While calls to get rid of subsidies for Dairy Management would obviously be on target, the better move would be to get rid of the entire USDA, which the New York Times comically refers to as “America’s nutrition police.” The USDA has been around for almost 150 years, and yet Americans have never been fatter. If there’s a solution to America’s obesity “problem,” it won’t be found in Washington. In a free society, the only solution is to make individuals responsible for the consequences of their own decision-making.

See these essays for more on downsizing the U.S. Department of Agriculture.

If There’s Money, We Want It! (Whatever “It” Is.)

There seems to be a real trend in Washington to declare support for a bill now, but actually have the bill exist later. It’s been most obvious in the health care marathon, where often purely notional pieces of legislation have been boisterously celebrated or bemoaned for months. It’s also the case with the Student Aid and Fiscal Responsibility Act, which may or may not be tacked on to health-care reconcilation because supporters don’t, you know, want to actually debate the thing. Currently, there is no Senate version of SAFRA, and it’s unclear what changes would need to be made to the House version to make it reconcilable.

So why are so many people willing to take big chances on legislation that only exists in the fertile minds of congresspeople? As this Inside Higher Ed article on community colleges illustrates, it’s often because they want taxpayer money – $12 billion is the community colleges’ hoped for windfall – no matter what:

Sensing the urgency of the moment on Capitol Hill, many community college advocates believe that budget reconciliation is the most likely route for passage of the AGI this year. They argue that time is of the essence for those community college trustees and presidents visiting town for the summit to lobby their representatives and senators without focusing on quibbles over the bill.

“I know there’s a lot of discussion for many of you [about] what’s in the program,” said Jee Hang Lee, ACCT director of public policy. “‘What’s in the final program for SAFRA? What’s in the final program for AGI? What is it going to look like?’ What we’ve heard is that, for the most part, the House and Senate staffs and the White House have something in place. I don’t know what it looks like. I don’t know many people who do know what it looks like. But they have a broad agreement on the structure of these programs, so that’s nice to know that they have because that means it’ll likely get funded.”

Still, he advised visiting trustees and presidents to be direct in their support for the bill and wait until later to work out potential kinks in its specific provisions.

“My point is that you just need to press hard to get this money and get it passed, and we can work out some of the details, I guess, later, I guess through the negotiated rule-making period,” Lee said.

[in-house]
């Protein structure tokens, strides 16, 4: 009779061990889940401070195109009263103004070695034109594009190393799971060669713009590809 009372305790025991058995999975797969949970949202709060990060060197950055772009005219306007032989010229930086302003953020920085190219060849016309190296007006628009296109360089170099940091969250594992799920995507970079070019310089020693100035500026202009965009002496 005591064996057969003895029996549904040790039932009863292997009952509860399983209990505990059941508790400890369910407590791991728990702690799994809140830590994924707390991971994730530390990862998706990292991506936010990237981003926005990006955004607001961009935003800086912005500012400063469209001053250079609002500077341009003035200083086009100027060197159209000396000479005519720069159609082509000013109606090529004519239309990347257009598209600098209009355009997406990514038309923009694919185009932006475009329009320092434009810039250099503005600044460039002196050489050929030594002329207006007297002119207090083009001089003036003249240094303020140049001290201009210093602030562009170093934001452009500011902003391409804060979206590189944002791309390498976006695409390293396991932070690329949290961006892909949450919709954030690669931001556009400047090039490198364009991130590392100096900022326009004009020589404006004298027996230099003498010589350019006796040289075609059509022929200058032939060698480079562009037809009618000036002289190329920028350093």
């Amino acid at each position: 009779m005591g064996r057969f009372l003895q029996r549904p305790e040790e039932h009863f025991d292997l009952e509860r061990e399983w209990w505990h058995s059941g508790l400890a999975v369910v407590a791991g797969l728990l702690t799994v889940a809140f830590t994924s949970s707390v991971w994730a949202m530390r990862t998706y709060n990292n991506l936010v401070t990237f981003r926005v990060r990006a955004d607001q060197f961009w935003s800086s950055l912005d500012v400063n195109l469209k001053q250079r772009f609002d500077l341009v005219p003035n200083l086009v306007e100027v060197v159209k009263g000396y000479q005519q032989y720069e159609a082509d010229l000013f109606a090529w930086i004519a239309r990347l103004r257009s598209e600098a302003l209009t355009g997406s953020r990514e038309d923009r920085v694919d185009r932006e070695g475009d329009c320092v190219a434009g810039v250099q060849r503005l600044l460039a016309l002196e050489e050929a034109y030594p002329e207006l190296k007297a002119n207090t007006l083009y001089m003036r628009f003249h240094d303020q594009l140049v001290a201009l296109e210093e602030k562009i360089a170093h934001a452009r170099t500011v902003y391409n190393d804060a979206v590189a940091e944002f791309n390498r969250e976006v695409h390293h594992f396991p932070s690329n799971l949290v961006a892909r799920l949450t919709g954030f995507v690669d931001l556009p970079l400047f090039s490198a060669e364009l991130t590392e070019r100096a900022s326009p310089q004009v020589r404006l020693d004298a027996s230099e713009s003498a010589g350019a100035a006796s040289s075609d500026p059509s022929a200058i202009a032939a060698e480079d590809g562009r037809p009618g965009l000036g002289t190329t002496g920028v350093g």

Hmm. And I guess money grabs like these explain a good bit of why the national debt is now approaching $12.6 trillion.

Ray LaHood as Santa Claus

U.S. News & World Report’s columnist Paul Bedard reports that Transportation secretary Ray LaHood told him that it’s fun playing Santa Claus to states and cities around the nation.

So let’s take a look at some recent examples of DOT gift-giving with federal taxpayers’ money:

  • DOT’s Federal Highway Administration helped restore an old brewery in Petosi, Wisconsin with a $450,000 gift. That should make taxpayers want to drink.
  • Dolgeville, New York intends to use DOT stimulus money to repair sidewalks even though the village acknowledges that the new sidewalks will have to be torn up and replaced again due to impending water and sewage line upgrades. Keynes would be particularly proud of this one. Last year the city received a $1 million gift from DOT for the “installation of period street lights, trees, accent pavers, street furniture and sidewalk improvements” on the city’s Main Street.
  • The Michigan Department of Transportation plans on spending $5 million in federal DOT money on a bunch of projects that are of unquestionable national importance: cobblestone streets in Grand Rapids; exhibits at the Detroit Science Center; rehabilitating the historic Quincy and Torch Lake Railroad Engine House in the Upper Peninsula; a bridge for bicyclists and pedestrians over the Clinton River in Utica and bike racks at several locations in Wayne, Oakland, and Macomb counties.

These projects might be worthwhile, but they should be paid for by the local interests who can best judge their worth.

In his 1932 book, Congress as Santa Claus, constitutional scholar Charles Warren offered a prescient warning on the dangers of federal subsidization of state and local affairs:

The continuance of this practice of shifting to the National Government responsibility for payment for matters which formerly were dealt with by individual initiative, by community cooperation, by voluntary organizations, or by local or State governments – the continuance of this practice of making drafts on the National Treasury to carry out purposes not within the enumerated or implied powers of the National Government will inevitably have two results.

So far as these Government donations consist of direct appropriations for private or local interests, they will deaden and finally destroy the eagerness or willingness of State Governments and local communities to pay for their own needs. So far as they take the shape of the so-called Federal Aid laws for local projects to be matched by local appropriations, they will have ‘a tendency to induce excessive expenditures by State and municipal governments, with top-heavy bond issues and oppressive local taxation.’

I doubt in Warren’s worst nightmares could he have envisioned the examples of DOT spending above, let alone the existence of a $90 billion federal Department of Transportation.